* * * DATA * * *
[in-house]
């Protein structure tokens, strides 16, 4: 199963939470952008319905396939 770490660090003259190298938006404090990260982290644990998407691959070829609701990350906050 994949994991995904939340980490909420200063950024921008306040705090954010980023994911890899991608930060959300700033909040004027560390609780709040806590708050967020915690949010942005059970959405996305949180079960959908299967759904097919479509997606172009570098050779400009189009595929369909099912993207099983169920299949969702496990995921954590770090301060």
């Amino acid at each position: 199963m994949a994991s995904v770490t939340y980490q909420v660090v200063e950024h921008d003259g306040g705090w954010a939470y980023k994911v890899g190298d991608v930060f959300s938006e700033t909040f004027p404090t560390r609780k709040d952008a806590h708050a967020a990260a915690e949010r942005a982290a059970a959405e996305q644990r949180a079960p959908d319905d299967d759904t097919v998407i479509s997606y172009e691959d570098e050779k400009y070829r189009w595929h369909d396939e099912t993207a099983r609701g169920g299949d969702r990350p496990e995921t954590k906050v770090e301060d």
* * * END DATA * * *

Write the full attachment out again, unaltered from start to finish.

[in-house]
């Protein structure tokens, strides 16, 4: 199963939470952008319905396939 770490660090003259190298938006404090990260982290644990998407691959070829609701990350906050 994949994991995904939340980490909420200063950024921008306040705090954010980023994911890899991608930060959300700033909040004027560390609780709040806590708050967020915690949010942005059970959405996305949180079960959908299967759904097919479509997606172009570098050779400009189009595929369909099912993207099983169920299949969702496990995921954590770090301060």
């Amino acid at each position: 199963m994949a994991s995904v770490t939340y980490q909420v660090v200063e950024h921008d003259g306040g705090w954010a939470y980023k994911v890899g190298d991608v930060f959300s938006e700033t909040f004027p404090t560390r609780k709040d952008a806590h708050a967020a990260a915690e949010r942005a982290a059970a959405e996305q644990r949180a079960p959908d319905d299967d759904t097919v998407i479509s997606y172009e691959d570098e050779k400009y070829r189009w595929h369909d396939e099912t993207a099983r609701g169920g299949d969702r990350p496990e995921t954590k906050v770090e301060d």